Rep­u­ta­tions Agency founder Ni­amh Boyle has found con­cen­trat­ing on staff as well as clients is vi­tal in a fast-mov­ing in­dus­try, writes

Irish Independent - Business Week - - FRONT PAGE -

THE in­ter­net is chang­ing a lot of in­dus­tries – and caus­ing work­ers in those in­dus­tries a lot of pain. Print jour­nal­ism is an ob­vi­ous ex­am­ple, but the ef­fects are pro­found too on pub­lic re­la­tions, the “other side of the fence” when it comes to com­mu­ni­ca­tions. So­cial me­dia has given ev­ery­one with an in­ter­net connection a sim­i­larly pow­er­ful plat­form, and that can have pro­found con­se­quences for a com­pany’s rep­u­ta­tion.

That’s where Ni­amh Boyle and the firm she runs, The Rep­u­ta­tions Agency, come in.

PR is a crowded space in Ire­land and firms need to stand out. Where some firms may fo­cus on par­tic­u­lar sec­tors, on boost­ing a brand or on cri­sis com­mu­ni­ca­tions, Boyle’s unique sell­ing point is a very gran­u­lar fo­cus on the con­cept of rep­u­ta­tion – mea­sur­ing it at first us­ing an­a­lyt­i­cal tools, build­ing strate­gies to en­hance it, and link­ing it to the achieve­ment of busi­ness goals..

What, though, about the rep­u­ta­tion of her own in­dus­try? Ask some­one on the street to name a PR per­son and the name they’ll prob­a­bly give is Alas­tair Camp­bell, com­monly por­trayed as a sort of bo­gey­man, a mas­ter of the dark art of ‘spin’.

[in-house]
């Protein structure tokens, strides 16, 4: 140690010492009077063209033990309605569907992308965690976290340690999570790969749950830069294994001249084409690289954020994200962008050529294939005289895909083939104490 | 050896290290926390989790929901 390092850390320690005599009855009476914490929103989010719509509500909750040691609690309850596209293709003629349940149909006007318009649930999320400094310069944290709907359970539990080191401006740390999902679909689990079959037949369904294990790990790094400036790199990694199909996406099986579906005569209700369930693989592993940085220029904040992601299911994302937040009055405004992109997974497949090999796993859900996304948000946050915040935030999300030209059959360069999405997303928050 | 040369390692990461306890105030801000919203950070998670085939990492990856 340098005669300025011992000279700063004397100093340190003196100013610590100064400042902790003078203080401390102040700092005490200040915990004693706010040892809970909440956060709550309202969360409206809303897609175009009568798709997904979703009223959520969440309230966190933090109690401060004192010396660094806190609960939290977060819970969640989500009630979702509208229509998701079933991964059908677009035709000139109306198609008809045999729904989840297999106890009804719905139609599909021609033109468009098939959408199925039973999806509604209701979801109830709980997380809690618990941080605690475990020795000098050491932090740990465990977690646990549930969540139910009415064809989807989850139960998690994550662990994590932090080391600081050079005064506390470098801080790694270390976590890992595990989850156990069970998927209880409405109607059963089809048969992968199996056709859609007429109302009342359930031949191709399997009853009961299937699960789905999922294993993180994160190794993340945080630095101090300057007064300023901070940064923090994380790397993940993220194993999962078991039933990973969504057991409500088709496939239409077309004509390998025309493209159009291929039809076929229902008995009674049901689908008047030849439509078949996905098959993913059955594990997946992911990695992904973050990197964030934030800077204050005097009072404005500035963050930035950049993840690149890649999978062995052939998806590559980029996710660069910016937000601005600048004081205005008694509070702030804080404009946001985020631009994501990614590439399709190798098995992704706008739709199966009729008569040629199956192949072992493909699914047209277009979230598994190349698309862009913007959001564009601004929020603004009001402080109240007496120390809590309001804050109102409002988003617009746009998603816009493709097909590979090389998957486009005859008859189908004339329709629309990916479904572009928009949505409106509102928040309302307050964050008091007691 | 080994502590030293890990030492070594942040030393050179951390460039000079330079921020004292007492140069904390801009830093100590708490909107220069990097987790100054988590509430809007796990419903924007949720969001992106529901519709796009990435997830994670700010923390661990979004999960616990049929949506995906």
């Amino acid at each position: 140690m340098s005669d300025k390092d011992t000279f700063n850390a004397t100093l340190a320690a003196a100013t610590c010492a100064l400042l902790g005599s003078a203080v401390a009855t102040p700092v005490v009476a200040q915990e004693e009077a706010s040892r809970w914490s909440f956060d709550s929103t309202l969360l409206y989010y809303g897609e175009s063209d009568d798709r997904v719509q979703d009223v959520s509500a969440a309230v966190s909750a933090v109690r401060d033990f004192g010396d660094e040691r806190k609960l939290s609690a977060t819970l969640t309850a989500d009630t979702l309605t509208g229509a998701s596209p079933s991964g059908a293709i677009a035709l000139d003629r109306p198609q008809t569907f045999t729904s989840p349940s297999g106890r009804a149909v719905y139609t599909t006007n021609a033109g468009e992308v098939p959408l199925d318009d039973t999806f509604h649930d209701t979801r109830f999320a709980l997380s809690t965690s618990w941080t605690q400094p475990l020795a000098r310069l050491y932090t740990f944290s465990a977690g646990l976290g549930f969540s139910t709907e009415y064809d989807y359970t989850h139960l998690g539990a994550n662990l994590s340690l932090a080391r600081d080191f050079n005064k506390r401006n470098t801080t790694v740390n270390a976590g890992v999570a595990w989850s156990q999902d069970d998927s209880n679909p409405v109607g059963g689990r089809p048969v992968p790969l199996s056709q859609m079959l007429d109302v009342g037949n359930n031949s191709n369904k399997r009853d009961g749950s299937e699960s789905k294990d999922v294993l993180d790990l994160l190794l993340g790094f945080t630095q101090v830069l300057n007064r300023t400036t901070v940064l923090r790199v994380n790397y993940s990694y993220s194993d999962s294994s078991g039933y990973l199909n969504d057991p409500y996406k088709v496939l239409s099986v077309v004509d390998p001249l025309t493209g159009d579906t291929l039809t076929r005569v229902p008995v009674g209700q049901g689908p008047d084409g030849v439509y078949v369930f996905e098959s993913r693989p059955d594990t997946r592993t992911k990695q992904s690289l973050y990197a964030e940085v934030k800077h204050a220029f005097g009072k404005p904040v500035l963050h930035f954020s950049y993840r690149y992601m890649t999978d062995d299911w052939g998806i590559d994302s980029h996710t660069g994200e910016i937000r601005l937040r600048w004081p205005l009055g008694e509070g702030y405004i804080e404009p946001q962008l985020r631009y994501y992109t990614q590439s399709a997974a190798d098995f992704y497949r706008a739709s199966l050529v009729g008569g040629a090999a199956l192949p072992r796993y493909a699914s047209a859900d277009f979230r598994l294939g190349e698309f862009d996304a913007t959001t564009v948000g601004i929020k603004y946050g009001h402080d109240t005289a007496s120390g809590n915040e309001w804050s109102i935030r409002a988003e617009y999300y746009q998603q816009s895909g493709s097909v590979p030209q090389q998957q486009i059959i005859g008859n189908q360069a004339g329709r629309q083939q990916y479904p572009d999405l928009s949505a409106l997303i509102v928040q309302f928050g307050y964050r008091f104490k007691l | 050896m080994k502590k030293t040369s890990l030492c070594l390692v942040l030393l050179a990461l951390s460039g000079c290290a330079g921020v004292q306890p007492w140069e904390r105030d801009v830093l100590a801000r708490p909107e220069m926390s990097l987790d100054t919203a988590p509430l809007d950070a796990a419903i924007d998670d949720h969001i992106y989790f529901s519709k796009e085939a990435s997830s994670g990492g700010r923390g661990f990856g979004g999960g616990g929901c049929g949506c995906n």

Boyle says how­ever that she won’t work with some­one if it in­volves “de­fend­ing the in­de­fen­si­ble”.

“We were in­vited re­cently to meet and give our cre­den­tials to an or­gan­i­sa­tion... and at the end of the day we just had to say: ‘If we go down this route we are go­ing to be putting our­selves in a po­si­tion where we’re go­ing to have to be de­fend­ing the in­de­fen­si­ble.’ And we can’t do that, so we just had to pull out.

“We want to be proud of our clients and the work they do. And we want to help them go in the right di­rec­tion.”

Per­suad­ing com­pa­nies that you’re the right per­son to help is a tricky job. Pitches for big con­tracts can take up hun­dreds of hours of work, while there is a nat­u­ral churn fac­tor with clients who want to freshen things up.

It’s also im­por­tant to di­ver­sify your client base. Hav­ing mul­ti­ple ar­eas of ex­per­tise is one way of tack­ling a grow­ing trend whereby com­pa­nies are tak­ing com­mu­ni­ca­tions in-house.

Tak­ing the right agency, the ar­gu­ment goes, means you get ac­cess to the full gamut of ser­vices rang­ing from cri­sis com­mu­ni­ca­tions, to brand cam­paigns, to cor­po­rate so­cial re­spon­si­bil­ity pro­grammes, to spon­sor­ship.

Hence the 2014 merger be­tween Ms Boyle’s agency and the JWT Group, which brought a strong con­sumer-fac­ing ca­pa­bil­ity into the agency Boyle set up.

Af­ter an un­so­licited ap­proach from JWT, she could see the busi­ness sense in cre­at­ing a big­ger and more di­verse agency, but tak­ing in a part­ner was not easy.

“It was very dif­fi­cult to give up the 100pc own­er­ship. That took quite a lot of think­ing,” Boyle says. “I found it much more dif­fi­cult to do than I thought it would be be­cause it was

Gavin McLough­lin

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